MOUTHFEEL:  (4.5 out 5) Rich and very full-bodied.  The carbonation is moderate (more than I expected for the flavor) and a nice tickle along with the dry, bitter finish helps cleanse the palate following the slightly sweeter mid-sip.

OVERALL:  (4.5 out of 5) My experience with Green Flash so far has been very positive and this is no exception.  However, most of the other beers of theirs I’ve had have been great due to their accuracy in style.  The Barleywine is certainly an exception to that rule.  While drinking this beer I am reminded of Founders Devil Dancer in the respect that it never breaks out of the style, but it pushes the envelope and uses all available space within the style’s parameters. 

In light of my last review, one of the things that really stands out to me about this Barleywine is how wonderfully it works fresh.  The hoppy bitterness is certainly part of that reason and even once that fades I’m sure the beer will still taste great, but I really wish I had a second bottle to split at the moment.  I will be purchasing this again in the near future.

Wednesday, March 7, 2012

Barleywine Review #6 - Sierra Nevada Bigfoot Barleywine Style Ale

Posted by: Tyler Rippeteau

Mar. 7, 2012

The problem with working on a project like The Barleywine Project here at 20 Beers in 20 Nights is that in order to be fair to each beer on The List they need to be reviewed in their current (or at least most widely available) state.  Barleywines age exceptionally well, but if I were to take a Bigfoot from 2007, a fresh Old Ruffian and a two year old Doggie Claws it would be tough to compare them on equal grounds.  That said, beers like Founders Nemesis are no longer being made, and therefore will have to be reviewed with some age on them.

The point is, that I strongly believe the beer I am reviewing today, the Sierra Nevada Bigfoot Barleywine Style Ale would do much better if it were of an older vintage, but in my effort to keep the playing field as level as possible I will be reviewing the 2012 vintage.  So, now that my little disclaimer is out of the way, here’s my review:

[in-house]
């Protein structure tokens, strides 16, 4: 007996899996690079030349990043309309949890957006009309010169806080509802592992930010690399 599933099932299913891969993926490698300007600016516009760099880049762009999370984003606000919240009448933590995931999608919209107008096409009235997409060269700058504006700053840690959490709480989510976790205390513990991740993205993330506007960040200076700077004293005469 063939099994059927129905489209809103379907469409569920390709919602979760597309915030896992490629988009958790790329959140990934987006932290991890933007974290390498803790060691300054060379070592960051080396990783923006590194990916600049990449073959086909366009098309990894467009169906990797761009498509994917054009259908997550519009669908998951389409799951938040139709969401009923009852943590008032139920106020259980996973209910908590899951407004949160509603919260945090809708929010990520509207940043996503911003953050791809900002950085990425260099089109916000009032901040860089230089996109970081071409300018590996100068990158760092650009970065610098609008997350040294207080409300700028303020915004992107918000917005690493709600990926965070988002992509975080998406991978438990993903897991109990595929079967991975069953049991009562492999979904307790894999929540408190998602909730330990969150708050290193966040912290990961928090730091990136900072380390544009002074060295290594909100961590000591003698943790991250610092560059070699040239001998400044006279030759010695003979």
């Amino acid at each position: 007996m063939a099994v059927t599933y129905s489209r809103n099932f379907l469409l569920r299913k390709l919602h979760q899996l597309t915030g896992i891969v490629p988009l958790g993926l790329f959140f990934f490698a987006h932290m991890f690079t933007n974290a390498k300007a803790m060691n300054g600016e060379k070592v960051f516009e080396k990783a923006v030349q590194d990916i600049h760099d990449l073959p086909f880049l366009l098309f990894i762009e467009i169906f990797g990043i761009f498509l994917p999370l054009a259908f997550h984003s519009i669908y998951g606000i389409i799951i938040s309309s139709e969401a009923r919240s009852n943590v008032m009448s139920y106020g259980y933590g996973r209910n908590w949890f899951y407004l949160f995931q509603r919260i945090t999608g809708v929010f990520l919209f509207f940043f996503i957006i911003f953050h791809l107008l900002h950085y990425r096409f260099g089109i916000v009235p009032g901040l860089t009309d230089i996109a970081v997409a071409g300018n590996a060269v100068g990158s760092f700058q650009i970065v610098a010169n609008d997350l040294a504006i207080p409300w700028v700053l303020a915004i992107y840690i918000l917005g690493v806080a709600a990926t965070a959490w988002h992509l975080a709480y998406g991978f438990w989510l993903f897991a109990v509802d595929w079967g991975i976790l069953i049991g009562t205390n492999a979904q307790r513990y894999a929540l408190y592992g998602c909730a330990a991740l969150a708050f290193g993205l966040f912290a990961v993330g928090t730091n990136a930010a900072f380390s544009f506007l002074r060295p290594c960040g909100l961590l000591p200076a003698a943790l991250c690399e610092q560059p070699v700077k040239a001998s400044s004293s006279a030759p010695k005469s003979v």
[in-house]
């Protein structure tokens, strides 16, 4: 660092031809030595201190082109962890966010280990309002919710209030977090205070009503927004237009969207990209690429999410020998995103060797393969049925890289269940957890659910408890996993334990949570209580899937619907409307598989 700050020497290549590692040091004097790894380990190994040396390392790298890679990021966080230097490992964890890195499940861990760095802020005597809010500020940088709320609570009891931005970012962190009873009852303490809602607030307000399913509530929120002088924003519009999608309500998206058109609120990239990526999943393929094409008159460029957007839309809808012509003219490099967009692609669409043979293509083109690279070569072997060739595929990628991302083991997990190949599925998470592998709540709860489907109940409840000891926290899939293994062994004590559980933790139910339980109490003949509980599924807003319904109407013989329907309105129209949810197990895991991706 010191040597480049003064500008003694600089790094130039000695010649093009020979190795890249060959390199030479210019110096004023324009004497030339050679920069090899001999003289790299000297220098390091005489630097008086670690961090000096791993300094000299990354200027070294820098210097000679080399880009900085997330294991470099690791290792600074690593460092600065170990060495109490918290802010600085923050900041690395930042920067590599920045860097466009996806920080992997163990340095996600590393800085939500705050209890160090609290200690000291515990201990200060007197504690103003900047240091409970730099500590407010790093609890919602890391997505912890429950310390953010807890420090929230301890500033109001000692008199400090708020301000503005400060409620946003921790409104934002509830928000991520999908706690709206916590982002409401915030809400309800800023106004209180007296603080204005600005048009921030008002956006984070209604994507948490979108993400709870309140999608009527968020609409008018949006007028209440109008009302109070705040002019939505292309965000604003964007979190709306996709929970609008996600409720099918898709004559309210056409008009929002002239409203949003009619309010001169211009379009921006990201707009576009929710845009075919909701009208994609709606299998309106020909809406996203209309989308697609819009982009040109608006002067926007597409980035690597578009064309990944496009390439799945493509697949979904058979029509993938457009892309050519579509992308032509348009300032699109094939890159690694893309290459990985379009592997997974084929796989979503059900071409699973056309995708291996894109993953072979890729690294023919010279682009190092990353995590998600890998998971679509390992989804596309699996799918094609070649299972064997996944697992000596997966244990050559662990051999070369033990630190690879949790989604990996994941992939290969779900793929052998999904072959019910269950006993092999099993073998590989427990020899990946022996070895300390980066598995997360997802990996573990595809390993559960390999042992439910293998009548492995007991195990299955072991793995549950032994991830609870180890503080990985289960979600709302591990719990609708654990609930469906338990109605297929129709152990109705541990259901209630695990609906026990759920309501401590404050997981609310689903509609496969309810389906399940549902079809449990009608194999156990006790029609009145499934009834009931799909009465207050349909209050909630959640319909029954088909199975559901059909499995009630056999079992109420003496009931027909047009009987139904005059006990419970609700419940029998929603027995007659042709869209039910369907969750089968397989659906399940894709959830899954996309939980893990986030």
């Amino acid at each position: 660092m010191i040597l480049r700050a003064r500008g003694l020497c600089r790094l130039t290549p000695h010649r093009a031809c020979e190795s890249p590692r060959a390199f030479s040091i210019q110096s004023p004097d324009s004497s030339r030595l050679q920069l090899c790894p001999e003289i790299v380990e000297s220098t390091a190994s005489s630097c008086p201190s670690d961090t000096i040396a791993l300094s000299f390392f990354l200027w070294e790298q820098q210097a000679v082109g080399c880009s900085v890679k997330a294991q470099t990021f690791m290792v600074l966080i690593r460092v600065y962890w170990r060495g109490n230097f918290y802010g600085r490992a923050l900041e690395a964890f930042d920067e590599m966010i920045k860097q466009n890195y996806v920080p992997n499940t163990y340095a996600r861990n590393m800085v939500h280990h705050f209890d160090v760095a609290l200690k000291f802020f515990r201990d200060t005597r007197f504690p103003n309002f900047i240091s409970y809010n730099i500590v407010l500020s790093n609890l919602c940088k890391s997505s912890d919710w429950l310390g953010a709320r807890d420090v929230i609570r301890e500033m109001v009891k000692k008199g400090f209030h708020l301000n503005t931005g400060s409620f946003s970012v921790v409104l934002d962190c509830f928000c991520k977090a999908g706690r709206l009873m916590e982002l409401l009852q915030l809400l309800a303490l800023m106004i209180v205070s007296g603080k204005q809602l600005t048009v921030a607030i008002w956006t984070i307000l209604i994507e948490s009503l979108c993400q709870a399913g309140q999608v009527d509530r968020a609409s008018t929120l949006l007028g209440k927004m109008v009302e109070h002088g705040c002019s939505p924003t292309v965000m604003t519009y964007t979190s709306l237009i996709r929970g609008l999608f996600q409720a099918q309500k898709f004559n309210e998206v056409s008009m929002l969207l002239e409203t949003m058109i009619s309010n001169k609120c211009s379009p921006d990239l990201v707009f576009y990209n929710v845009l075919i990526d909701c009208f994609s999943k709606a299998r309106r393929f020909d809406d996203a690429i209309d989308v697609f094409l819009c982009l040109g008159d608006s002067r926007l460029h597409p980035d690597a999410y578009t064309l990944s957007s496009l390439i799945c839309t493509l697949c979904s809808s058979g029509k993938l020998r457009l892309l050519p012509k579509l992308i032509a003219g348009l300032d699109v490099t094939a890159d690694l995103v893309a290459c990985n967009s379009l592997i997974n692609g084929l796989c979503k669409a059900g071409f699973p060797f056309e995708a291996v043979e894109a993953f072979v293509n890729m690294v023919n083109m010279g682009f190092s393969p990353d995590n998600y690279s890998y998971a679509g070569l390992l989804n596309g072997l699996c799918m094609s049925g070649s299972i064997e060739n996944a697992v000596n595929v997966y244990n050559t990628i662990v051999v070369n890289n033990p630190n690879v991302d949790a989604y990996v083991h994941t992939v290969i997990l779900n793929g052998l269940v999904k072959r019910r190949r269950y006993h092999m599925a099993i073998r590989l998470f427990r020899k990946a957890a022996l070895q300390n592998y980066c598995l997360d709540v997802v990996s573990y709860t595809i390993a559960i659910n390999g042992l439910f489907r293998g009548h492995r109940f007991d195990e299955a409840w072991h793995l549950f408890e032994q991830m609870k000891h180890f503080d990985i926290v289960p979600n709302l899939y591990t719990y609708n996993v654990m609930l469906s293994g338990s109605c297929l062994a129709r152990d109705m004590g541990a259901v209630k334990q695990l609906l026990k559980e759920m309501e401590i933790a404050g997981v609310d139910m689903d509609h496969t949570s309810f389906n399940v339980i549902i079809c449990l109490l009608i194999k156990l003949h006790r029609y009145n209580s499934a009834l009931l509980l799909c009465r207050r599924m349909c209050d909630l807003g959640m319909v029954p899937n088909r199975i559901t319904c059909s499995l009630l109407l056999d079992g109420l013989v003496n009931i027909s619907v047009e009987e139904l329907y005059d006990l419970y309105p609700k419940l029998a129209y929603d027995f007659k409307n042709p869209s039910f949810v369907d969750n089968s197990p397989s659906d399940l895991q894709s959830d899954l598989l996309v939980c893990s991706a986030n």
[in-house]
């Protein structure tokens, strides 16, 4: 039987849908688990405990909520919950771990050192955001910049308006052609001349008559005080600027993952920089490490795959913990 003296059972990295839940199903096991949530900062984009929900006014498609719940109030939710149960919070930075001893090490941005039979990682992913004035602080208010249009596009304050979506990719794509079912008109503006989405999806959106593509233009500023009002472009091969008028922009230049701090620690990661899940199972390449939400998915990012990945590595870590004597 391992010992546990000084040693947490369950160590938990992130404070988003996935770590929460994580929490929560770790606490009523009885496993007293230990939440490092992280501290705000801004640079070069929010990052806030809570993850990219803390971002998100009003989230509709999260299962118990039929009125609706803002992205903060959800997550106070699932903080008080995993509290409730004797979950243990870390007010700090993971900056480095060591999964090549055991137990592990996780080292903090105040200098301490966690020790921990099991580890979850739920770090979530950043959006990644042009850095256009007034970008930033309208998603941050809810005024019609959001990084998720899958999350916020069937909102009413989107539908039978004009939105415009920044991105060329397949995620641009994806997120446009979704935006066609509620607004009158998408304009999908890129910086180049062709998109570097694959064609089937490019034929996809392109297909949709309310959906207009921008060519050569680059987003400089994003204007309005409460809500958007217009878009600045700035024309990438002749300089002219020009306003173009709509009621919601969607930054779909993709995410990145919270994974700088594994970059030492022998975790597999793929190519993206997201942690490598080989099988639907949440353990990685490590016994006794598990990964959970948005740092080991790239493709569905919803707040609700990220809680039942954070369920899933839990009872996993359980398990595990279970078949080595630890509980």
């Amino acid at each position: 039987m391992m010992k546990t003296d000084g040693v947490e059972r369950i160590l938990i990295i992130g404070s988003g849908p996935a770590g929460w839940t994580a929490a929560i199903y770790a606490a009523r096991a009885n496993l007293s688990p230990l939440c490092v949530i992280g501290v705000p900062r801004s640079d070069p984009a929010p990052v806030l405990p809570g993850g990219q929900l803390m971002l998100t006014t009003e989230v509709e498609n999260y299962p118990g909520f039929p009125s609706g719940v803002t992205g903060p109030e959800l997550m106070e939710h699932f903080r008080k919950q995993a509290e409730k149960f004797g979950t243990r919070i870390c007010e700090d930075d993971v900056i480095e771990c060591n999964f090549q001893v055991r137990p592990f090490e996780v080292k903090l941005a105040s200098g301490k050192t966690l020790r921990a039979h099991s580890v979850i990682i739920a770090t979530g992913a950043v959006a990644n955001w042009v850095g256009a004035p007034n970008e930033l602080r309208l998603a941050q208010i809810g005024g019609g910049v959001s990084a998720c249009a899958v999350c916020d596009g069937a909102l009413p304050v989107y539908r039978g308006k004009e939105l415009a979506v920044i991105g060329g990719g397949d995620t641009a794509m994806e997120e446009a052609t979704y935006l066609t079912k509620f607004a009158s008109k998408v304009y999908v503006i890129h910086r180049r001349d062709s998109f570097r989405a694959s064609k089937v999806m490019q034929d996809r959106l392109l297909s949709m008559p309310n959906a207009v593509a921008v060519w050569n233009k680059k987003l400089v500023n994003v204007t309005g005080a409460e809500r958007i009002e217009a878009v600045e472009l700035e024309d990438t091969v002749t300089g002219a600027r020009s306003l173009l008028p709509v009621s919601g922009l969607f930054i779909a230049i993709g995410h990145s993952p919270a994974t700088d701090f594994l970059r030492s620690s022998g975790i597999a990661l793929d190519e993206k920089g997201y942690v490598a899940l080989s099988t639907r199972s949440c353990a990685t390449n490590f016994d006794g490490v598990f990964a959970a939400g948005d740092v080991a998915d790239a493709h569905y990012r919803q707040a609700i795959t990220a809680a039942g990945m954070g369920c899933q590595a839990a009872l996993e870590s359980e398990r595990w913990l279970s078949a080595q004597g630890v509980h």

Location: Boulder Liquor Mart
Cost: $2.39 for 12oz. bottle
Glassware: Funkwerks Tulip Glass
ABV: 9.6%
IBUs: 90
Brewery Location: Chico, California
Style: American Barleywine
Average Beer Advocate Rating: A/4.42 – Outstanding
My Beer Advocate Rating: 3.65/B - Good
Current Number of Reviews on Beer Advocate/Current Rank: 2,430/1st
Bottled On: NA

APPEARANCE:  (4.5 out of 5) The Bigfoot pours a deep, dark reddish brown that lets very little light through.  A foamy, white head rests on top with moderate retention before it settles down to a nice coaster-sized cap.  The lacing is very nice and covers the majority of the back side of the glass.

SMELL:  (3.5 out of 5) A nice dose of malt hits the nose first with a helping of brown sugar and a mild roastiness.  A faint hint of grassiness also lies underneath a backbone of clove and other spices.

TASTE:  (3.5 out of 5) The fresh Bigfoot has a lot more of a bite than I expected with some bitter and citrusy hops smacking the palate up front and then returning to round out the end of each sip.  In between is a wave of sugary malt that highlights caramel, brown sugar and clove.  The 9.6% ABV is also apparent and when the hops return to close it out, they leave an intense grapefruit bitterness on the tongue that last until another sip is taken.

MOUTHFEEL:  (4.5 out of 5) This is a very well carbonated beer.  While it is rich and sweet, it also has some of the palate-cleansing properties more typical of a big, citrusy IPA.  Each sip starts out on the creamy side and builds throughout until a pleasant, dry and bitter finish takes over and clears the palate for the next sweet sip.

OVERALL:  (3.5 out of 5) As the name should suggest, Bigfoot doesn’t do nuance.  Instead, this is a big, bold, smack-you-in-the-face type of beer.  The hops hit with the right, then the malt connects with the left and finally the bitter, citrusy hops complete the combo with another right.  Do not ever use this beer to try to turn your fizzy yellow drinking friends into craft enthusiasts.  In fact, don’t use it to turn anyone on to Barleywines unless that person is a seasoned IPA drinker already.  Of course, all of that is said about a fresh pour of this beer.  Once it ages a few years it will be a completely different story.